One of my first New York friends, Iris has moved back to the US from China. She was gone for four years and since she has arrived back in the New York area, has been on the lookout for new things to do or check out that did not exist when she was last here. One of those new things is the Industry City Distillery located a grand totally of 15 blocks from my apartment in south Brooklyn. The distillery does tours on Sunday afternoons at 4PM and Iris arranged a tour for a group of us to check it out. I have done a beer brewery tour or two, but never a vodka distillery and heard a couple interesting things about this place, plus there was a tasting at the end, so I was definitely on board to see how it works.
The distillery is located along the water edge on the south side of the Gowanus Expressway in, what I would guess anyway, is one of the last remain industrial areas in Brooklyn so it feels a bit remote, and there really are not too many people running around the area on a Sunday afternoon. This is all to say that it’s a pretty quiet, empty area that you could film Apocalypse movies in and still clean enough that you don’t feel like you will get axed at any minute. Perhaps the picture below does this whole description more justice. Anyway they are on the 6th floor of the Old Bush Terminal, now Industry City.
The space is pretty awesome and the guys who created Industry City Distillery are awesome too. They are so excited about what they are doing and creating, it is highly infectious. We first met with Peter, who lead us on our tour. He told us about how he met the other guys, why they decided to go with vodka distillation and what other ideas they have in mind. I’m not gonna tell you all the details, because you must go on your own Sunday tour, but it is all very interesting.
Once we had the background info, we headed into the machine room where Zach was working. They make all their own equipment. Everything. Except maybe not the glass. They have basically reinvented the distillation process using a more scientific type processes. They don’t make things in big vats and they don’t distill things over and over, they have a sort of continuous stripping process that allows them to be more precise. This is why they are making their own equipment, no one else makes it. This means they have a lot of fun tools for making their Frankenstein equipment and beautiful labels.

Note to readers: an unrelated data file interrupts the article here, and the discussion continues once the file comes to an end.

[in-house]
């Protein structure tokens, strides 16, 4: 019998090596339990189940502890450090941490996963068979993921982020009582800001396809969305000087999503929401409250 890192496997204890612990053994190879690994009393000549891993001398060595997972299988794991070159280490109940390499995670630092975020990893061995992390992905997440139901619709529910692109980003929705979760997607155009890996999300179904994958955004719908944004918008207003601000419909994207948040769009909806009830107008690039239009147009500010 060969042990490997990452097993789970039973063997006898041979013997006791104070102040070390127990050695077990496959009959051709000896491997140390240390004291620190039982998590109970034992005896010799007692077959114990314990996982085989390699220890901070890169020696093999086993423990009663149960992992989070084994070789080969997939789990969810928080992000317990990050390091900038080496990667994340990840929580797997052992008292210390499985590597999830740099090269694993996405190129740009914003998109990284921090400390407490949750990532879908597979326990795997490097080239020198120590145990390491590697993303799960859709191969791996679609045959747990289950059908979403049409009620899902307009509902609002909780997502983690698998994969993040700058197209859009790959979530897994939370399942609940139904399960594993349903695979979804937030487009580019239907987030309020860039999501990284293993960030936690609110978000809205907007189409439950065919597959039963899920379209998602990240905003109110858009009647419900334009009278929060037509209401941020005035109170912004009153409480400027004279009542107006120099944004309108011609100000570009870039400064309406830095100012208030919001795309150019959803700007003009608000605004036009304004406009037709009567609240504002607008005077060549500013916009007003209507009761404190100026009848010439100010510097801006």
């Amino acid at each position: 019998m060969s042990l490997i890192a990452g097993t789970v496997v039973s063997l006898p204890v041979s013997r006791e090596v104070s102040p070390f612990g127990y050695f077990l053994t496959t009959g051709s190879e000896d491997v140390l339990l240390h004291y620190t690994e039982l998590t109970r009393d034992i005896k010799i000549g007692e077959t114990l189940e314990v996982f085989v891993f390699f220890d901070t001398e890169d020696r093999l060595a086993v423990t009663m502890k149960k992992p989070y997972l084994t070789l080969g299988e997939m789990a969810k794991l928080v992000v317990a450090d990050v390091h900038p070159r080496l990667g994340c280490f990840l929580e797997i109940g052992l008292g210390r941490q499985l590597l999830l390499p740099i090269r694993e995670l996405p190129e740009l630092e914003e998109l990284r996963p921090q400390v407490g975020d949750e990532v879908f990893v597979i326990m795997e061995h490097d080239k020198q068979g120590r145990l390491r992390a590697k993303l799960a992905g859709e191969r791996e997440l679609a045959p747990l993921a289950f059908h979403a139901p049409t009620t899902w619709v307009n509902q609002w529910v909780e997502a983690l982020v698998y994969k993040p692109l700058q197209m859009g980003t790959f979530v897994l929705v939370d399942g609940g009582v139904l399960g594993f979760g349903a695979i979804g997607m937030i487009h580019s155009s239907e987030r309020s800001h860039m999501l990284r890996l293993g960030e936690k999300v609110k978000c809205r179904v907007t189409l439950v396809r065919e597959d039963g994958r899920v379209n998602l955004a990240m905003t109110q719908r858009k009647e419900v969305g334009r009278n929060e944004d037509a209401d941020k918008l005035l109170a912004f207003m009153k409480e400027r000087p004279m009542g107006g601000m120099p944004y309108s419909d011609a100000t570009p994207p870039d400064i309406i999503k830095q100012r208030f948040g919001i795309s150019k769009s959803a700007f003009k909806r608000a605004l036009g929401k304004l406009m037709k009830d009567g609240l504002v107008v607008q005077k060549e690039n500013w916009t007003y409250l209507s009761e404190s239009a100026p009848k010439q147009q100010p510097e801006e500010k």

After the shop we headed in to the distillery and bottling area. In one corner we had the circular stripping still, in the other was the high separation fractional distillation column, in the middle was the tasting and mixing table where Tea was going through and tasting all the cuts of the batch. In the back, was a row windows with an awesome view of the water front and city. Oh and in the front corner is the robot they built (built!) to do the bottle labels. Dave patiently explained all the science and brains behind the process. Then he took us into the Lab where they do the fermentation in these glass tubes. It’s a tiny narrow space where they can control the environment and make sure they have happy yeast!
The tour ended with the tasting of their latest run No. 3. One person thought it tasted like apples, I thought it tasted like vanilla cake batter. It was delicious, vodka you drink straight over ice. So good.Knowing me, I messed something up in here, so you need to go check it out, let the experts tell you how it’s done, and have an excellent Sunday afternoon. Email them right here: firstname.lastname@example.org and Peter will hook you up!